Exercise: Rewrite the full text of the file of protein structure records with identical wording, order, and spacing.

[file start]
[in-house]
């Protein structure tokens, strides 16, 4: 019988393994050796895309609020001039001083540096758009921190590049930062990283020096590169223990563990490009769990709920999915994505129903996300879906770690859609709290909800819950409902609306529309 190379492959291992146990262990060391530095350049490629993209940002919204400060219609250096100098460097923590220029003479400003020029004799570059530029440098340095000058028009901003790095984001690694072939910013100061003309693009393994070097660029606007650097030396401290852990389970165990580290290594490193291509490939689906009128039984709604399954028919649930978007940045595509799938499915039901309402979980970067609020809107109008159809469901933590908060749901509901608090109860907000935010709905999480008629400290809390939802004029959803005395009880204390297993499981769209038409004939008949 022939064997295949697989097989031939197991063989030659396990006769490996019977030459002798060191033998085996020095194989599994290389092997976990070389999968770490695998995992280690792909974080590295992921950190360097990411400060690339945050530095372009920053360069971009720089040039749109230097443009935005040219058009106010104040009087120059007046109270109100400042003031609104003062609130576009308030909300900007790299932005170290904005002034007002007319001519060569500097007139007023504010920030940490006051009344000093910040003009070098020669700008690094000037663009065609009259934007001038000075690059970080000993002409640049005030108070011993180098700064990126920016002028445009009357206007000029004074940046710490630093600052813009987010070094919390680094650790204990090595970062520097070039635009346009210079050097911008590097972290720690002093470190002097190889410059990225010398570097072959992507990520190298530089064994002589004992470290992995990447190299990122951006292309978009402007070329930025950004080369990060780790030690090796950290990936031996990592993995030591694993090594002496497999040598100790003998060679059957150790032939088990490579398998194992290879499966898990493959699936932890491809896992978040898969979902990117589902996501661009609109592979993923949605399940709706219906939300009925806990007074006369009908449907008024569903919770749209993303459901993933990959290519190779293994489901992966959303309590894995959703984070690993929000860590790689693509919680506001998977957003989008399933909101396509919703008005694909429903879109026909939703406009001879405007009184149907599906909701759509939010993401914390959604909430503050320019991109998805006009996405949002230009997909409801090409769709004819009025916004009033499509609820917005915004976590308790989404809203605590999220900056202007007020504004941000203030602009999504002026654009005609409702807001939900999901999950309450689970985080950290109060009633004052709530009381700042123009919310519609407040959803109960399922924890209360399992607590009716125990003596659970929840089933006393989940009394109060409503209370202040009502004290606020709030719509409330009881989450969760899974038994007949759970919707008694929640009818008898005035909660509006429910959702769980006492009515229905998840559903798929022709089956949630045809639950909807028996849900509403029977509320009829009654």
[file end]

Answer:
[in-house]
């Protein structure tokens, strides 16, 4: 019988393994050796895309609020001039001083540096758009921190590049930062990283020096590169223990563990490009769990709920999915994505129903996300879906770690859609709290909800819950409902609306529309 190379492959291992146990262990060391530095350049490629993209940002919204400060219609250096100098460097923590220029003479400003020029004799570059530029440098340095000058028009901003790095984001690694072939910013100061003309693009393994070097660029606007650097030396401290852990389970165990580290290594490193291509490939689906009128039984709604399954028919649930978007940045595509799938499915039901309402979980970067609020809107109008159809469901933590908060749901509901608090109860907000935010709905999480008629400290809390939802004029959803005395009880204390297993499981769209038409004939008949 022939064997295949697989097989031939197991063989030659396990006769490996019977030459002798060191033998085996020095194989599994290389092997976990070389999968770490695998995992280690792909974080590295992921950190360097990411400060690339945050530095372009920053360069971009720089040039749109230097443009935005040219058009106010104040009087120059007046109270109100400042003031609104003062609130576009308030909300900007790299932005170290904005002034007002007319001519060569500097007139007023504010920030940490006051009344000093910040003009070098020669700008690094000037663009065609009259934007001038000075690059970080000993002409640049005030108070011993180098700064990126920016002028445009009357206007000029004074940046710490630093600052813009987010070094919390680094650790204990090595970062520097070039635009346009210079050097911008590097972290720690002093470190002097190889410059990225010398570097072959992507990520190298530089064994002589004992470290992995990447190299990122951006292309978009402007070329930025950004080369990060780790030690090796950290990936031996990592993995030591694993090594002496497999040598100790003998060679059957150790032939088990490579398998194992290879499966898990493959699936932890491809896992978040898969979902990117589902996501661009609109592979993923949605399940709706219906939300009925806990007074006369009908449907008024569903919770749209993303459901993933990959290519190779293994489901992966959303309590894995959703984070690993929000860590790689693509919680506001998977957003989008399933909101396509919703008005694909429903879109026909939703406009001879405007009184149907599906909701759509939010993401914390959604909430503050320019991109998805006009996405949002230009997909409801090409769709004819009025916004009033499509609820917005915004976590308790989404809203605590999220900056202007007020504004941000203030602009999504002026654009005609409702807001939900999901999950309450689970985080950290109060009633004052709530009381700042123009919310519609407040959803109960399922924890209360399992607590009716125990003596659970929840089933006393989940009394109060409503209370202040009502004290606020709030719509409330009881989450969760899974038994007949759970919707008694929640009818008898005035909660509006429910959702769980006492009515229905998840559903798929022709089956949630045809639950909807028996849900509403029977509320009829009654």